When the stained-glass windows have been removed, the gilders conduct a preliminary cleaning operation in order to define the zones for intervention. Each window is unique: the state of preservation of the gilding, the deterioration of the gold and any lacunae are very random, depending on the location of the windows, their exposure to light, wind and humidity. In order to conduct their intervention and thus preserve the existing gilding as much as possible, the gilders treat each window individually. On the interior part, the priority is to identify the most fragile zones in order to consolidate them.
After consolidation, the remaining non-adhering parts are removed delicately by sanding, in order to restore a healthy base. This operation may seem excessive, but the preparation of the base must be perfect in order to render the gilding long-lasting. The gilders are in charge of removing dust from the iron windows where the gilding has blackened with time. They then fill in the parts where the gilding has flaked. This part is known as "preserving old gold". On the exterior part, no preservation is possible. In fact there was no gold left before the sanding, only black paint. The sanded base is thus completely re-gilded. The base is prepared with several layers of paint and varnish, the gilders then apply a mix that will enable the gold leaf to adhere to the surface.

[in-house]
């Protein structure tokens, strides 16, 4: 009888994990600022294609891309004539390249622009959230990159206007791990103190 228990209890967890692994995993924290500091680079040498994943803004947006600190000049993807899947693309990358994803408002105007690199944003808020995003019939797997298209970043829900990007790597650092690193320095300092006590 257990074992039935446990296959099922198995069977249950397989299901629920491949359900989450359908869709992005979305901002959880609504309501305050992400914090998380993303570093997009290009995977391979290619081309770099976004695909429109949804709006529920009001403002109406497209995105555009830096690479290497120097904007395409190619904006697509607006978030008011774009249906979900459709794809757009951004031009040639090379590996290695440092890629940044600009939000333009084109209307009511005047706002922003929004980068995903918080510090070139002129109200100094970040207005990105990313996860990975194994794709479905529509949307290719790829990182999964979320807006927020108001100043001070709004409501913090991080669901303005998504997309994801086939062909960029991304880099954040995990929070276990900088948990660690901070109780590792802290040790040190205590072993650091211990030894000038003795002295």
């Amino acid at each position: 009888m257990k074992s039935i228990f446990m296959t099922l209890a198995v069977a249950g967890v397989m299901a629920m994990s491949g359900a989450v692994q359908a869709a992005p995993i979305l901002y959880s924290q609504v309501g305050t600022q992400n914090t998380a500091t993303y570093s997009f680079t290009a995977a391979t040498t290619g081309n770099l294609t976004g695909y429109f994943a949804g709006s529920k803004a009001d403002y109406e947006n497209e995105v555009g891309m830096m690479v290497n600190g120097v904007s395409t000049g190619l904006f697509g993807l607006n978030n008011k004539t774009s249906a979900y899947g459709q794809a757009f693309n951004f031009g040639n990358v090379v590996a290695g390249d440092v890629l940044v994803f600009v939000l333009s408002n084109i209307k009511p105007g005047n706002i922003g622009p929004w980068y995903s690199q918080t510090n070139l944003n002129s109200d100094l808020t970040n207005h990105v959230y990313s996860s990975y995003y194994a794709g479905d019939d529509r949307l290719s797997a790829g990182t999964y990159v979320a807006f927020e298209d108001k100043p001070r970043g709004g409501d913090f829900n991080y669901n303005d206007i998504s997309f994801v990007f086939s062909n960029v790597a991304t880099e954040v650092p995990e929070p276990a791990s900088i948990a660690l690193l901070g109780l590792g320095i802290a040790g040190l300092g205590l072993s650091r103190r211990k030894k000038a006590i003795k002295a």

The gilders' work is very visual, giving them a leading role in the restoration of the Royal Chapel. After restoring the windows, the gilders will gild the sculpted lead décors on the roof.